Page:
What is A Digital Currency and Why They Are The Real Revolutionby Fintech News Hong Kong July 1, 2020
Technology is transforming payments, and one of the most widely talked about innovations in this regard has been digital currencies. Despite its growing dominance in international headlines, many who are unfamiliar with the scene find themselves asking “what is a digital currency?”
Brought under the spotlight by Bitcoin and later on, the blockchain frenzy, digital currencies have been at the center of attention for their potential to improve efficiency and reduce costs.
Though initially affiliated with the dark web and cyber, criminal activities, digital currencies have since moved out of their historical bad reputation to progressively becoming part of the mainstream.
New regulations put in place by financial regulators, in addition to recent developments involving big names such as Facebook, have helped give digital currencies legitimacy, further propelling them into the limelight.
In recent years, central banks themselves have begun exploring the potential of such innovation by experimenting with so-called central bank digital currencies (CBDCs). The Bank of International Settlements (BIS) estimates that as of January 2020, 80% of central banks around the world were engaging in some sort of work-related to central bank digital currency (CBDC).
What are Central Bank Backed Digital Currencies (CBDCs)?
CBDC is the digital form of fiat money and differs from existing virtual currencies and cryptocurrencies like Bitcoin in that they are issued by the state and backed by the government.
The BIS identifies two broad types of CBDC based on their levels of accessibility: general purpose and wholesale.
While a wholesale, token-based CBDC is a restricted-access digital token for wholesale settlements (e.g. interbank payments, or securities settlement), a general purpose CBDC is primarily targeted at retail transactions and resemble a type of “digital cash.”
Potential benefits of Central Bank Backed Digital Currencies (CBDCs)
There are a large and diverse number of potential reasons why central banks are investigating CBDC with some of the most prominent ones being to improve payments efficiency, payments safety and financial stability.
Central banks which reported a high reliance on cash also cited reducing costs and improving know-your-customer and countering-the-financing-of-terrorism (KYC/CFT) arrangements as motivations for issuing a CBDC.
And because a CBDC would make it feasible for a central bank to keep track of every unit of currency and transaction, tax avoidance and tax evasion would be much more difficult, helping thus prevent illicit activity.
Additionally, safe money accounts at the central banks could constitute a strong instrument of financial inclusion, allowing any legal resident or citizen to be provided with a free or low-cost basic bank account. In parallel, this would strengthen competition between banks to attract deposits, ultimately benefitting consumers.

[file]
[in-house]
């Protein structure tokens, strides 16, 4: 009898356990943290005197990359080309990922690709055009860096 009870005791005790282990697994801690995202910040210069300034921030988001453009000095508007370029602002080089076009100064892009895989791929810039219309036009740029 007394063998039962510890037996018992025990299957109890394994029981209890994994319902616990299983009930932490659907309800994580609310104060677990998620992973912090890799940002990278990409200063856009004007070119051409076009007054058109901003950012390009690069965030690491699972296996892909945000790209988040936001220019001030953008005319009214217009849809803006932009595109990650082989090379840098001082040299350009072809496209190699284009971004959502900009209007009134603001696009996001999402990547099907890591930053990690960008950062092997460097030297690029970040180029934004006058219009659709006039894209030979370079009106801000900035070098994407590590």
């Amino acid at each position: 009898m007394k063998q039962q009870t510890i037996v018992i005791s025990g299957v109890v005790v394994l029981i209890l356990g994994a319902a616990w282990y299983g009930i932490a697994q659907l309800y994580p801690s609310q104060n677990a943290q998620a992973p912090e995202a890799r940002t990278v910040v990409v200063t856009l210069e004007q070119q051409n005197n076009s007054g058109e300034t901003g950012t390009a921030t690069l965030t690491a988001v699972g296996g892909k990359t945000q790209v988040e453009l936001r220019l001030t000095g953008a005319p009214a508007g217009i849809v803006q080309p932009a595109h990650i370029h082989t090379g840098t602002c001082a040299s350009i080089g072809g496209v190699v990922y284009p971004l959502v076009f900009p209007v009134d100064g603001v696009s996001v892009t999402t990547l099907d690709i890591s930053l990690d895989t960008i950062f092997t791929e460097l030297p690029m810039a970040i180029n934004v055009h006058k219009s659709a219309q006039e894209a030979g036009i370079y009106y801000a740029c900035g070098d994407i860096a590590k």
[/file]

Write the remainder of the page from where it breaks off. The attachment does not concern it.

China at the forefront
As central banks around the world ramp up the development of CBDCs, one jurisdiction that has made substantial strides in this regard is China.
China rolled out a pilot test of its CBDC, the so-called Digital Currency Electronic Payment (DCEP), in April in four large cities: Shenzhen, Suzhou, Chengdu and Xiong’an, an satellite city of Beijing.
Once fully operational, the digital currency would be used to simulate everyday banking activities including payments, deposits and withdrawals from a digital wallet.
Consumers would download an e-wallet application authorized by the People’s Bank of China (PBOC), which they would then link to a bank card to start to pay with and receive digital yuan. The money from the linked bank account would be converted into digital cash on a one-to-one basis.
Some of the DCEP system’s particularities would include the option to hold digital yuan and conduct transactions without the need of a bank account, and the ability to conduct transactions without an Internet connection through a function called “touch and touch.”
The PBOC began researching the concept of a national virtual currency back in 2014 before it officially inaugurated its Digital Currency Research Institute in 2017. The institute is in charge of developing and testing the digital currency.
For Xu Yuan, a senior researcher with Peking University’s Digital Finance Research Centre, China’s digital yuan will give tremendous power to officials, allowing them to track with extreme precision how money is used. This will ultimately revolutionize the ability of regulatory authorities to scrutinize the nation’s payment and financial system, Xu told the South China Morning Post.
With all business activities and financial transactions moved online and cash flow information and credit data stored on a database, the credit structure of the overall society would become easier to be determined, Xu said.
Additionally, the system would give the authorities up-to-date digital records of citizens who have committed money laundering, tax evasions or other related offenses, he noted.
Ramping up Central Bank Backed Digital Currencies (CBDC) development
But China isn’t the only country that has made significant developments when it comes CBDCs.
This year also, Sweden began testing its digital version of cash, the e-krona. The pilot will run until February 2021 and will use blockchain, the central bank said in February.
According to a research by Medici, more than 10 jurisdictions around the world are currently piloting a CBDC project. Alongside China and Sweden, these countries include Russia, Ukraine, France, Singapore, Hong Kong, and the United Arab Emirates (UAE).